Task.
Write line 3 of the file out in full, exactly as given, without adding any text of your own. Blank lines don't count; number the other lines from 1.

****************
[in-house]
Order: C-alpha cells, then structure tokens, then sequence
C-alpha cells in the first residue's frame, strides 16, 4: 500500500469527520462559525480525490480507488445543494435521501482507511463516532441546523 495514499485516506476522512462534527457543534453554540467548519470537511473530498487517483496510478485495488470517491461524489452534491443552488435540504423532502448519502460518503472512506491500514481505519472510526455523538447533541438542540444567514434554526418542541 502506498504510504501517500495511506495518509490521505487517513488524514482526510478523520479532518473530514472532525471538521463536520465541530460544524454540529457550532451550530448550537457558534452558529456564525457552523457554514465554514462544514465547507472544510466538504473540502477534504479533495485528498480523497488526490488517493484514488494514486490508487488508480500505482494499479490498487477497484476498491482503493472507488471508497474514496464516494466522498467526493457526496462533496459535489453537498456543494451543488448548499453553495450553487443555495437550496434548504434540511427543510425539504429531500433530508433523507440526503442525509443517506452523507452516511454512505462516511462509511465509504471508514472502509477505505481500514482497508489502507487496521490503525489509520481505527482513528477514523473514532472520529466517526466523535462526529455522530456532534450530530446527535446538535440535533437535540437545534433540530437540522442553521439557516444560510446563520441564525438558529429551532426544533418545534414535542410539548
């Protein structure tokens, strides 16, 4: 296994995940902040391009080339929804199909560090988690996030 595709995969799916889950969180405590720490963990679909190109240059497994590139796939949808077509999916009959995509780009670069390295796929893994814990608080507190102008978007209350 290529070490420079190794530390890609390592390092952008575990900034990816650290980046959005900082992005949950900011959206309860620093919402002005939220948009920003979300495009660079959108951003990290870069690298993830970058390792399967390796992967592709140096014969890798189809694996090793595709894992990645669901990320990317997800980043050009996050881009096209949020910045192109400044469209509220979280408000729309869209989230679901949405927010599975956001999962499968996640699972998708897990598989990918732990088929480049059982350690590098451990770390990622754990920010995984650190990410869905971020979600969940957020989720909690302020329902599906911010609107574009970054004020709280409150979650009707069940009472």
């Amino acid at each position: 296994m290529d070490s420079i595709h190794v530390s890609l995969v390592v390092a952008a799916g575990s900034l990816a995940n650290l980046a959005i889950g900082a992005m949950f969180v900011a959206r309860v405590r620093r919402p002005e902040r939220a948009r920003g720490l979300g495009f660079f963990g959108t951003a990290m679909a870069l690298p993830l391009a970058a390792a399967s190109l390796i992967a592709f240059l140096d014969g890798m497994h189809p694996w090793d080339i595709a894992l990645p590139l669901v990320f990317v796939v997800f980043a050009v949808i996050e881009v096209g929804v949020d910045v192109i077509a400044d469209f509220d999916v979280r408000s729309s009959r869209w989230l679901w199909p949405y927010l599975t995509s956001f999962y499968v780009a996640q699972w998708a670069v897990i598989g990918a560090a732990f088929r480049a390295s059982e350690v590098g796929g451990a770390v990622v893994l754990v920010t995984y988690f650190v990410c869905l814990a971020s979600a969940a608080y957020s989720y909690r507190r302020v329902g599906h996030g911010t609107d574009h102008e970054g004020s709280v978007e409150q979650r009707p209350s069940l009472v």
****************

C-alpha cells in the first residue's frame, strides 16, 4: 500500500469527520462559525480525490480507488445543494435521501482507511463516532441546523 495514499485516506476522512462534527457543534453554540467548519470537511473530498487517483496510478485495488470517491461524489452534491443552488435540504423532502448519502460518503472512506491500514481505519472510526455523538447533541438542540444567514434554526418542541 502506498504510504501517500495511506495518509490521505487517513488524514482526510478523520479532518473530514472532525471538521463536520465541530460544524454540529457550532451550530448550537457558534452558529456564525457552523457554514465554514462544514465547507472544510466538504473540502477534504479533495485528498480523497488526490488517493484514488494514486490508487488508480500505482494499479490498487477497484476498491482503493472507488471508497474514496464516494466522498467526493457526496462533496459535489453537498456543494451543488448548499453553495450553487443555495437550496434548504434540511427543510425539504429531500433530508433523507440526503442525509443517506452523507452516511454512505462516511462509511465509504471508514472502509477505505481500514482497508489502507487496521490503525489509520481505527482513528477514523473514532472520529466517526466523535462526529455522530456532534450530530446527535446538535440535533437535540437545534433540530437540522442553521439557516444560510446563520441564525438558529429551532426544533418545534414535542410539548